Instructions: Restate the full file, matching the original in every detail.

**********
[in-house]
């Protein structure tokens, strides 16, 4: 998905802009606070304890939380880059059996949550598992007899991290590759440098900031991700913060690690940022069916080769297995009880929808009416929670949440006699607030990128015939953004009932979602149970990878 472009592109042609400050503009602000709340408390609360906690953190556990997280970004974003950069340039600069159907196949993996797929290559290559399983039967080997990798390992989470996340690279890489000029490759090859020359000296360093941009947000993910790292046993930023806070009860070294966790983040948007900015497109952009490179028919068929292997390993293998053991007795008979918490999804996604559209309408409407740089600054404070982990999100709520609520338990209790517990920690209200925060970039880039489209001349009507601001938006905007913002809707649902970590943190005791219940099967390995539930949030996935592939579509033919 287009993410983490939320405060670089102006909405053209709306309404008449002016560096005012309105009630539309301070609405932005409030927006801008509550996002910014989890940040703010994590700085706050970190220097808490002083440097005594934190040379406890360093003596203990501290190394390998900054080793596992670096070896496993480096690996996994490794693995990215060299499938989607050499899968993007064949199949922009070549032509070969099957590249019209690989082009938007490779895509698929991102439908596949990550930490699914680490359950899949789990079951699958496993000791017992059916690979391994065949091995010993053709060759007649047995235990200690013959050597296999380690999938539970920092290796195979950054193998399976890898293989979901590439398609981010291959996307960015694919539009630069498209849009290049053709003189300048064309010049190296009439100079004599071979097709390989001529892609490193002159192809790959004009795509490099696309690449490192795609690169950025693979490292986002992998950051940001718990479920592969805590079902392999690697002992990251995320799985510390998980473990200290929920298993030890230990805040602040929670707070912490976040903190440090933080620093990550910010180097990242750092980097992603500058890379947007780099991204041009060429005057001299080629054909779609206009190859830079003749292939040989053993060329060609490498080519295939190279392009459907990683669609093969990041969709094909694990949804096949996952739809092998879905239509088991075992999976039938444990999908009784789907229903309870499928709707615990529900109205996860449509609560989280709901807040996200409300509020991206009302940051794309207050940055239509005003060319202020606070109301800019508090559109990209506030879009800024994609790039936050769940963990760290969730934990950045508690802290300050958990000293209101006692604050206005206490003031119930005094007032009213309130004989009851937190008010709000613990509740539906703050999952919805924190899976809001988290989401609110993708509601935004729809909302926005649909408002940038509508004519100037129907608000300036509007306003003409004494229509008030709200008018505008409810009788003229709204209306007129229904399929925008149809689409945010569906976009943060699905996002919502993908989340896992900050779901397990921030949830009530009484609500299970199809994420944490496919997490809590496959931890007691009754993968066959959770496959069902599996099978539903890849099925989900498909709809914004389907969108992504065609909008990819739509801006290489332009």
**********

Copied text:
[in-house]
């Protein structure tokens, strides 16, 4: 998905802009606070304890939380880059059996949550598992007899991290590759440098900031991700913060690690940022069916080769297995009880929808009416929670949440006699607030990128015939953004009932979602149970990878 472009592109042609400050503009602000709340408390609360906690953190556990997280970004974003950069340039600069159907196949993996797929290559290559399983039967080997990798390992989470996340690279890489000029490759090859020359000296360093941009947000993910790292046993930023806070009860070294966790983040948007900015497109952009490179028919068929292997390993293998053991007795008979918490999804996604559209309408409407740089600054404070982990999100709520609520338990209790517990920690209200925060970039880039489209001349009507601001938006905007913002809707649902970590943190005791219940099967390995539930949030996935592939579509033919 287009993410983490939320405060670089102006909405053209709306309404008449002016560096005012309105009630539309301070609405932005409030927006801008509550996002910014989890940040703010994590700085706050970190220097808490002083440097005594934190040379406890360093003596203990501290190394390998900054080793596992670096070896496993480096690996996994490794693995990215060299499938989607050499899968993007064949199949922009070549032509070969099957590249019209690989082009938007490779895509698929991102439908596949990550930490699914680490359950899949789990079951699958496993000791017992059916690979391994065949091995010993053709060759007649047995235990200690013959050597296999380690999938539970920092290796195979950054193998399976890898293989979901590439398609981010291959996307960015694919539009630069498209849009290049053709003189300048064309010049190296009439100079004599071979097709390989001529892609490193002159192809790959004009795509490099696309690449490192795609690169950025693979490292986002992998950051940001718990479920592969805590079902392999690697002992990251995320799985510390998980473990200290929920298993030890230990805040602040929670707070912490976040903190440090933080620093990550910010180097990242750092980097992603500058890379947007780099991204041009060429005057001299080629054909779609206009190859830079003749292939040989053993060329060609490498080519295939190279392009459907990683669609093969990041969709094909694990949804096949996952739809092998879905239509088991075992999976039938444990999908009784789907229903309870499928709707615990529900109205996860449509609560989280709901807040996200409300509020991206009302940051794309207050940055239509005003060319202020606070109301800019508090559109990209506030879009800024994609790039936050769940963990760290969730934990950045508690802290300050958990000293209101006692604050206005206490003031119930005094007032009213309130004989009851937190008010709000613990509740539906703050999952919805924190899976809001988290989401609110993708509601935004729809909302926005649909408002940038509508004519100037129907608000300036509007306003003409004494229509008030709200008018505008409810009788003229709204209306007129229904399929925008149809689409945010569906976009943060699905996002919502993908989340896992900050779901397990921030949830009530009484609500299970199809994420944490496919997490809590496959931890007691009754993968066959959770496959069902599996099978539903890849099925989900498909709809914004389907969108992504065609909008990819739509801006290489332009």